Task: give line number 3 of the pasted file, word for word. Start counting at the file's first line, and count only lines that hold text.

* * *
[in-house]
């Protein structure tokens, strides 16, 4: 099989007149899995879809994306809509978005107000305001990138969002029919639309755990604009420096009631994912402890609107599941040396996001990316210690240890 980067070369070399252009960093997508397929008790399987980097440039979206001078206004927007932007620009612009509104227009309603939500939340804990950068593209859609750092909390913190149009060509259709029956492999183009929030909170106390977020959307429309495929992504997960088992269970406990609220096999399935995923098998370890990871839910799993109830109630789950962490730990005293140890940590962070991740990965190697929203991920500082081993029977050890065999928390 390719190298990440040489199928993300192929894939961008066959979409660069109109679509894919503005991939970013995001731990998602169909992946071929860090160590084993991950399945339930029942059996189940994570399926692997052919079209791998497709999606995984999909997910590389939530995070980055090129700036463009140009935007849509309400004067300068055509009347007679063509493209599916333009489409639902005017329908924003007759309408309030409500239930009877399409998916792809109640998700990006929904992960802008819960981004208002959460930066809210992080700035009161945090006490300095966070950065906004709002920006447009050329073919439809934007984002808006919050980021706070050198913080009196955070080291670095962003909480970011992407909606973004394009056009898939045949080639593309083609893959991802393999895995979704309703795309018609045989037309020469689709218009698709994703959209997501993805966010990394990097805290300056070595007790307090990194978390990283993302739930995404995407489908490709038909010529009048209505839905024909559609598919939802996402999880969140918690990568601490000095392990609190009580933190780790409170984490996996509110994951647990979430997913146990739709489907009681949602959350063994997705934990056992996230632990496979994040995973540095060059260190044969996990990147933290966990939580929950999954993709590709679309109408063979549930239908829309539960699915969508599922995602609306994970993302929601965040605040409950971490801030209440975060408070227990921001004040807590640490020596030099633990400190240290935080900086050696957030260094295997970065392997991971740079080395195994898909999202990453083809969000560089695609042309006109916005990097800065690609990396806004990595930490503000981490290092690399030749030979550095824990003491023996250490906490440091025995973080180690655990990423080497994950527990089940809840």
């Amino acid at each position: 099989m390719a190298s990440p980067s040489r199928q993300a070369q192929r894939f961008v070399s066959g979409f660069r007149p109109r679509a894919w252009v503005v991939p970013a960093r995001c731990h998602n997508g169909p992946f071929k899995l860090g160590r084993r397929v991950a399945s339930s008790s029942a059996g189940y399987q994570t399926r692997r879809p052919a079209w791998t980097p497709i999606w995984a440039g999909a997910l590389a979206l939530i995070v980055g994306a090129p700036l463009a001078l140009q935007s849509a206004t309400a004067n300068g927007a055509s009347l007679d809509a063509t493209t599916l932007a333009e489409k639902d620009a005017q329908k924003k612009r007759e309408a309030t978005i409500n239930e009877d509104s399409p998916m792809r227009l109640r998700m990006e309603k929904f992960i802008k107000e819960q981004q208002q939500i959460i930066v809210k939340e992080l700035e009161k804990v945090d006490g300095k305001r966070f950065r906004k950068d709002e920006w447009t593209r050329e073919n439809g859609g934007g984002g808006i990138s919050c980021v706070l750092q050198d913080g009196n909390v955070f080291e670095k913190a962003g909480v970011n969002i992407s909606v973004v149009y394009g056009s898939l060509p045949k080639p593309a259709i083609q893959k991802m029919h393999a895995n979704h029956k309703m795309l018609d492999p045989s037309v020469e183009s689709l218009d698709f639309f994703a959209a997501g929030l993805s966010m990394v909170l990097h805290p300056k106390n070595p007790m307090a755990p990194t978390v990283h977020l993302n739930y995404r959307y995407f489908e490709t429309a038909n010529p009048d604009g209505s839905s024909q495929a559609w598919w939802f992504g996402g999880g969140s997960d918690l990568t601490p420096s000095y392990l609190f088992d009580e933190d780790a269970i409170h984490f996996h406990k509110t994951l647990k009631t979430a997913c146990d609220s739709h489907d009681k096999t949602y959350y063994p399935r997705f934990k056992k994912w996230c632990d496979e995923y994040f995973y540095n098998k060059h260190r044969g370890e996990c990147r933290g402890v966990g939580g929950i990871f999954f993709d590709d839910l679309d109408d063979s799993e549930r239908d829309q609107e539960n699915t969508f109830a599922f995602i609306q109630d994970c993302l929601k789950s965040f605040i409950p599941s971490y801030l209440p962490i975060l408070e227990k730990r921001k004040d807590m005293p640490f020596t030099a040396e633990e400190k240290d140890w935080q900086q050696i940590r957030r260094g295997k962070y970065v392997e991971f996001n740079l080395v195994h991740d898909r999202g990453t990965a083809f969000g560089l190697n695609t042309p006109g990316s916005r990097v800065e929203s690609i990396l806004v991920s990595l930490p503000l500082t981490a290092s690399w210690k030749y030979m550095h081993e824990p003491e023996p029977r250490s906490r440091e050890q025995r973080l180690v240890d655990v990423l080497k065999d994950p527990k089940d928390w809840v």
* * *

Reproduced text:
């Amino acid at each position: 099989m390719a190298s990440p980067s040489r199928q993300a070369q192929r894939f961008v070399s066959g979409f660069r007149p109109r679509a894919w252009v503005v991939p970013a960093r995001c731990h998602n997508g169909p992946f071929k899995l860090g160590r084993r397929v991950a399945s339930s008790s029942a059996g189940y399987q994570t399926r692997r879809p052919a079209w791998t980097p497709i999606w995984a440039g999909a997910l590389a979206l939530i995070v980055g994306a090129p700036l463009a001078l140009q935007s849509a206004t309400a004067n300068g927007a055509s009347l007679d809509a063509t493209t599916l932007a333009e489409k639902d620009a005017q329908k924003k612009r007759e309408a309030t978005i409500n239930e009877d509104s399409p998916m792809r227009l109640r998700m990006e309603k929904f992960i802008k107000e819960q981004q208002q939500i959460i930066v809210k939340e992080l700035e009161k804990v945090d006490g300095k305001r966070f950065r906004k950068d709002e920006w447009t593209r050329e073919n439809g859609g934007g984002g808006i990138s919050c980021v706070l750092q050198d913080g009196n909390v955070f080291e670095k913190a962003g909480v970011n969002i992407s909606v973004v149009y394009g056009s898939l060509p045949k080639p593309a259709i083609q893959k991802m029919h393999a895995n979704h029956k309703m795309l018609d492999p045989s037309v020469e183009s689709l218009d698709f639309f994703a959209a997501g929030l993805s966010m990394v909170l990097h805290p300056k106390n070595p007790m307090a755990p990194t978390v990283h977020l993302n739930y995404r959307y995407f489908e490709t429309a038909n010529p009048d604009g209505s839905s024909q495929a559609w598919w939802f992504g996402g999880g969140s997960d918690l990568t601490p420096s000095y392990l609190f088992d009580e933190d780790a269970i409170h984490f996996h406990k509110t994951l647990k009631t979430a997913c146990d609220s739709h489907d009681k096999t949602y959350y063994p399935r997705f934990k056992k994912w996230c632990d496979e995923y994040f995973y540095n098998k060059h260190r044969g370890e996990c990147r933290g402890v966990g939580g929950i990871f999954f993709d590709d839910l679309d109408d063979s799993e549930r239908d829309q609107e539960n699915t969508f109830a599922f995602i609306q109630d994970c993302l929601k789950s965040f605040i409950p599941s971490y801030l209440p962490i975060l408070e227990k730990r921001k004040d807590m005293p640490f020596t030099a040396e633990e400190k240290d140890w935080q900086q050696i940590r957030r260094g295997k962070y970065v392997e991971f996001n740079l080395v195994h991740d898909r999202g990453t990965a083809f969000g560089l190697n695609t042309p006109g990316s916005r990097v800065e929203s690609i990396l806004v991920s990595l930490p503000l500082t981490a290092s690399w210690k030749y030979m550095h081993e824990p003491e023996p029977r250490s906490r440091e050890q025995r973080l180690v240890d655990v990423l080497k065999d994950p527990k089940d928390w809840v």